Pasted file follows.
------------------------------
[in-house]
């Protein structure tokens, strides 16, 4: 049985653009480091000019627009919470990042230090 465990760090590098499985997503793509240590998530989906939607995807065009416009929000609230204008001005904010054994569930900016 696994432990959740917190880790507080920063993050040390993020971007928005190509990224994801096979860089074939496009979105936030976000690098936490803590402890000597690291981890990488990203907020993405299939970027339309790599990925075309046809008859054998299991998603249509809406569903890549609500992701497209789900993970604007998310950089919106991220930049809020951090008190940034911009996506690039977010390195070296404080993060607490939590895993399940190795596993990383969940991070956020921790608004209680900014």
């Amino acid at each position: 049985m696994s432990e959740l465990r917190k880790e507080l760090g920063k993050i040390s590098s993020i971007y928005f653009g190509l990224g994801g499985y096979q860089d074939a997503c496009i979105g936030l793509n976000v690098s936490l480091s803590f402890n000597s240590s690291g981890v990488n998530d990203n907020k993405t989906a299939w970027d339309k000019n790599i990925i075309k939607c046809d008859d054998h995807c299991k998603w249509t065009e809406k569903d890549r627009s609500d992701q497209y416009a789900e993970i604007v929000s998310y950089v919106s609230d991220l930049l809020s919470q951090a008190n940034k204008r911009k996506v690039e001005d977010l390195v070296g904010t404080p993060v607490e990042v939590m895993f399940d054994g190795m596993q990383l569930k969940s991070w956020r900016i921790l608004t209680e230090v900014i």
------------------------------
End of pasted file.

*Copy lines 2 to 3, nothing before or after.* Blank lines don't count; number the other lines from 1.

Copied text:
């Protein structure tokens, strides 16, 4: 049985653009480091000019627009919470990042230090 465990760090590098499985997503793509240590998530989906939607995807065009416009929000609230204008001005904010054994569930900016 696994432990959740917190880790507080920063993050040390993020971007928005190509990224994801096979860089074939496009979105936030976000690098936490803590402890000597690291981890990488990203907020993405299939970027339309790599990925075309046809008859054998299991998603249509809406569903890549609500992701497209789900993970604007998310950089919106991220930049809020951090008190940034911009996506690039977010390195070296404080993060607490939590895993399940190795596993990383969940991070956020921790608004209680900014």
């Amino acid at each position: 049985m696994s432990e959740l465990r917190k880790e507080l760090g920063k993050i040390s590098s993020i971007y928005f653009g190509l990224g994801g499985y096979q860089d074939a997503c496009i979105g936030l793509n976000v690098s936490l480091s803590f402890n000597s240590s690291g981890v990488n998530d990203n907020k993405t989906a299939w970027d339309k000019n790599i990925i075309k939607c046809d008859d054998h995807c299991k998603w249509t065009e809406k569903d890549r627009s609500d992701q497209y416009a789900e993970i604007v929000s998310y950089v919106s609230d991220l930049l809020s919470q951090a008190n940034k204008r911009k996506v690039e001005d977010l390195v070296g904010t404080p993060v607490e990042v939590m895993f399940d054994g190795m596993q990383l569930k969940s991070w956020r900016i921790l608004t209680e230090v900014i």